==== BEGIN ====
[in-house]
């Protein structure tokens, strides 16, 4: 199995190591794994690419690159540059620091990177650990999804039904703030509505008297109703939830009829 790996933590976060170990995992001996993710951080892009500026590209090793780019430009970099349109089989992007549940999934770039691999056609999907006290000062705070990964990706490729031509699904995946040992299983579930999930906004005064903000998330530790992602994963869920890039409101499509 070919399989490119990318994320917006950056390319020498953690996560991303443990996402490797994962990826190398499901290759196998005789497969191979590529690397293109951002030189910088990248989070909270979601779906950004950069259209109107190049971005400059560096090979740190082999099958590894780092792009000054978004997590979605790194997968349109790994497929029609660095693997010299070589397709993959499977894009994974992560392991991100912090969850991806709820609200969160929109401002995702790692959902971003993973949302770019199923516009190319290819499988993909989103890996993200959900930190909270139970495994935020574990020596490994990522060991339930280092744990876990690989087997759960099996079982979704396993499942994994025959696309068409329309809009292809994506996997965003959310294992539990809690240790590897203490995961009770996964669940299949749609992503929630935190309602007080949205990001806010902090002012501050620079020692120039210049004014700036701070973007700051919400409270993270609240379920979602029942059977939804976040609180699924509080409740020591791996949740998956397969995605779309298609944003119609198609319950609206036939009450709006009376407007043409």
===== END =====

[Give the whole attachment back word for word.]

[in-house]
């Protein structure tokens, strides 16, 4: 199995190591794994690419690159540059620091990177650990999804039904703030509505008297109703939830009829 790996933590976060170990995992001996993710951080892009500026590209090793780019430009970099349109089989992007549940999934770039691999056609999907006290000062705070990964990706490729031509699904995946040992299983579930999930906004005064903000998330530790992602994963869920890039409101499509 070919399989490119990318994320917006950056390319020498953690996560991303443990996402490797994962990826190398499901290759196998005789497969191979590529690397293109951002030189910088990248989070909270979601779906950004950069259209109107190049971005400059560096090979740190082999099958590894780092792009000054978004997590979605790194997968349109790994497929029609660095693997010299070589397709993959499977894009994974992560392991991100912090969850991806709820609200969160929109401002995702790692959902971003993973949302770019199923516009190319290819499988993909989103890996993200959900930190909270139970495994935020574990020596490994990522060991339930280092744990876990690989087997759960099996079982979704396993499942994994025959696309068409329309809009292809994506996997965003959310294992539990809690240790590897203490995961009770996964669940299949749609992503929630935190309602007080949205990001806010902090002012501050620079020692120039210049004014700036701070973007700051919400409270993270609240379920979602029942059977939804976040609180699924509080409740020591791996949740998956397969995605779309298609944003119609198609319950609206036939009450709006009376407007043409």